McGuire said that the Pride parade is one of the “myriad causes” that Andrews Distributing supports, and that the company has a long-term partnership with the Tavern Guild “characterized by an open line of communication and a joint commitment to build an even stronger future for events such as the Pride parade. … our work together has been extraordinarily successful.”

Doughman agreed. The Tavern Guild director said that Andrews’ support of the annual parade and other events “has always been strong and solid. They’re always first to the table.”

“The cost of putting on the parade goes up each year,” Doughman said. “Since 9/11, the city requires us to pay for more security. We have had to start paying for the barricades to keep people out of the streets. There are permits we have to have, and many, many other expenses. There’s no way we could afford to have a parade without the support of our sponsors, especially Andrews Distributing.”

But for Cates and the other activists with QueerBomb Dallas, if having a parade means taking money form Andrews, then there shouldn’t be a parade.

“To continue a partnership with a business that is raising funds for politicians who fight tooth and nail to deny our community basic dignity is completely obscene and highlights the true values of Andrews Distributing and the Dallas Tavern Guild,” Cates said in a press release this week. “The time has come for the community to take back the power and image of Pride from the rainbow-washed, money-grubbing clutches of corporations and the Dallas Tavern Guild.”

But QueerBombs problems with the Pride parade and the Tavern Guild don’t stop with Andrews. Cates also criticized the Tavern Guild for allowing entries by Raytheon, Lockheed Martin and JPMOrgan Chase and Heineken to participate in the parade.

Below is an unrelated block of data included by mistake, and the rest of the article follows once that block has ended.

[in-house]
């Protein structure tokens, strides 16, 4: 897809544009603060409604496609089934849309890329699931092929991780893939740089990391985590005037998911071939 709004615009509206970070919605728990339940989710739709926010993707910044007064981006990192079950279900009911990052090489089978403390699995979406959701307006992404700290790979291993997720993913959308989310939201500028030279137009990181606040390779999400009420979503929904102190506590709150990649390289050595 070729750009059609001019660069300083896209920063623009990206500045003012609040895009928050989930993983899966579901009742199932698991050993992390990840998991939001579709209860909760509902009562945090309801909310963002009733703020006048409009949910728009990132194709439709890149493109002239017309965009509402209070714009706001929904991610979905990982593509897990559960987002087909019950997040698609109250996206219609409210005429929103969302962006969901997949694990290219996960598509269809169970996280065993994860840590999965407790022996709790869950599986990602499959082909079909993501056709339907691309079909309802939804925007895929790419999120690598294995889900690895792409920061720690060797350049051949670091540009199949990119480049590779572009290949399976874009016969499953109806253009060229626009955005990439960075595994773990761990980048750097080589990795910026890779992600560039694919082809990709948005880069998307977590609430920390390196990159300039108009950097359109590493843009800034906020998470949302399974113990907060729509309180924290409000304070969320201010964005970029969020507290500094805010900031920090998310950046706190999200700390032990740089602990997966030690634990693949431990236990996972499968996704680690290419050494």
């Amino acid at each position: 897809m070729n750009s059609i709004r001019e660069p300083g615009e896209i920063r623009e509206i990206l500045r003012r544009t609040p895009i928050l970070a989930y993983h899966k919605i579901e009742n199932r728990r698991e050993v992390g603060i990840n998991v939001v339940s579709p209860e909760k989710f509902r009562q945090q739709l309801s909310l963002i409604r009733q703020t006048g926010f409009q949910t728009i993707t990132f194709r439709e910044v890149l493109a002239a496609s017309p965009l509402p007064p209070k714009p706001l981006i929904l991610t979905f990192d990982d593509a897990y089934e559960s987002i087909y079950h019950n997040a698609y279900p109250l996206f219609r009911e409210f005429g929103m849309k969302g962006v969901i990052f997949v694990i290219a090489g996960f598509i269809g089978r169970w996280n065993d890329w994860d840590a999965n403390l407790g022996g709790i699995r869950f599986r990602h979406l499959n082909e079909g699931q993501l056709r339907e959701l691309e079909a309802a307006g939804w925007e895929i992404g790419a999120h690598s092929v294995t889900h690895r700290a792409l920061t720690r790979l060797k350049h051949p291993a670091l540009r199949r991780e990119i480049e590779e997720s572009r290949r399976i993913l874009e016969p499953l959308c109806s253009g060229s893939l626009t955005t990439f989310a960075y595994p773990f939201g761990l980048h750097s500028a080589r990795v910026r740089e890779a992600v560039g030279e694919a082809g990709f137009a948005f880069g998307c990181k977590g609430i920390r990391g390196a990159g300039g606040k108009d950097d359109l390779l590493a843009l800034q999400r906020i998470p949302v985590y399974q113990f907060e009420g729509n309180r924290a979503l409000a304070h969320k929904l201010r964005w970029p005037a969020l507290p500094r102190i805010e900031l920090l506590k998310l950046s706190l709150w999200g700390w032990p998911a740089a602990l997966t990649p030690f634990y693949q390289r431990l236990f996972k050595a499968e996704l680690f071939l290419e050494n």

Raytheon and Lockheed Martin, he said, “create weapons that kill thousands of innocent civilians each year,” while “JPMorgan Chase’s unethical financial practices caused the 2008 U.S. financial collapse.” Heineken, Cates said, excludes transgender people from its employment protections.

These companies, he said, participate in activities and enact policies that “affect real queer lives ever day.”
Cates said that Pride events organized by the Tavern Guild fail to include the full diversity of the LGBT community, pointing out that there has never been an African-American nor a transgender person elected as parade grand marshal.

“The very fact that we have so many different and separate Pride celebrations here [such as Black Pride events planned later this month] should be the first warning sign that something is wrong, that the Pride parade is not accepting and inclusive,” he said. “The Pride parade is all about making a profit for certain sponsors and for the Dallas Tavern Guild bars and about presenting a specific image to the rest of the world.

We’ve been rainbow-washed.

“It’s all about military, matrimony and money,” Cates said of the parade. “It’s put on by a group of well-off white men who exclude and alienate the rest of us. And we plan on taking them to task for it.”